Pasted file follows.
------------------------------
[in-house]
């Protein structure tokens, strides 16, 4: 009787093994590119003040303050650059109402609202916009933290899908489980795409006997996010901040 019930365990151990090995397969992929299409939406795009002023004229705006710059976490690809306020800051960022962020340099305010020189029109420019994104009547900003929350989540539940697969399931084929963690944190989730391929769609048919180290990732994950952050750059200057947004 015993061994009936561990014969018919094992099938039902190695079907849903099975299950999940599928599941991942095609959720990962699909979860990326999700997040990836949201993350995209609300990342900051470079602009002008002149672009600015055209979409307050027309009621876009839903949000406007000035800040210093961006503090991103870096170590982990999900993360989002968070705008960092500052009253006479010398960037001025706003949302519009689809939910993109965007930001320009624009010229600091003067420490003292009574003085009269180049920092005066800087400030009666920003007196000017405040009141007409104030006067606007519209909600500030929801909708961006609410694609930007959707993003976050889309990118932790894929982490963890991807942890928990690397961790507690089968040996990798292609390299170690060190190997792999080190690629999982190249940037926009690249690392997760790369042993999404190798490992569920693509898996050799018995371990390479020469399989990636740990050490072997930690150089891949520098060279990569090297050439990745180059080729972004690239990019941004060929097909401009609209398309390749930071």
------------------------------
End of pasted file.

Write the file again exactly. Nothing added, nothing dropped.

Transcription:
[in-house]
């Protein structure tokens, strides 16, 4: 009787093994590119003040303050650059109402609202916009933290899908489980795409006997996010901040 019930365990151990090995397969992929299409939406795009002023004229705006710059976490690809306020800051960022962020340099305010020189029109420019994104009547900003929350989540539940697969399931084929963690944190989730391929769609048919180290990732994950952050750059200057947004 015993061994009936561990014969018919094992099938039902190695079907849903099975299950999940599928599941991942095609959720990962699909979860990326999700997040990836949201993350995209609300990342900051470079602009002008002149672009600015055209979409307050027309009621876009839903949000406007000035800040210093961006503090991103870096170590982990999900993360989002968070705008960092500052009253006479010398960037001025706003949302519009689809939910993109965007930001320009624009010229600091003067420490003292009574003085009269180049920092005066800087400030009666920003007196000017405040009141007409104030006067606007519209909600500030929801909708961006609410694609930007959707993003976050889309990118932790894929982490963890991807942890928990690397961790507690089968040996990798292609390299170690060190190997792999080190690629999982190249940037926009690249690392997760790369042993999404190798490992569920693509898996050799018995371990390479020469399989990636740990050490072997930690150089891949520098060279990569090297050439990745180059080729972004690239990019941004060929097909401009609209398309390749930071």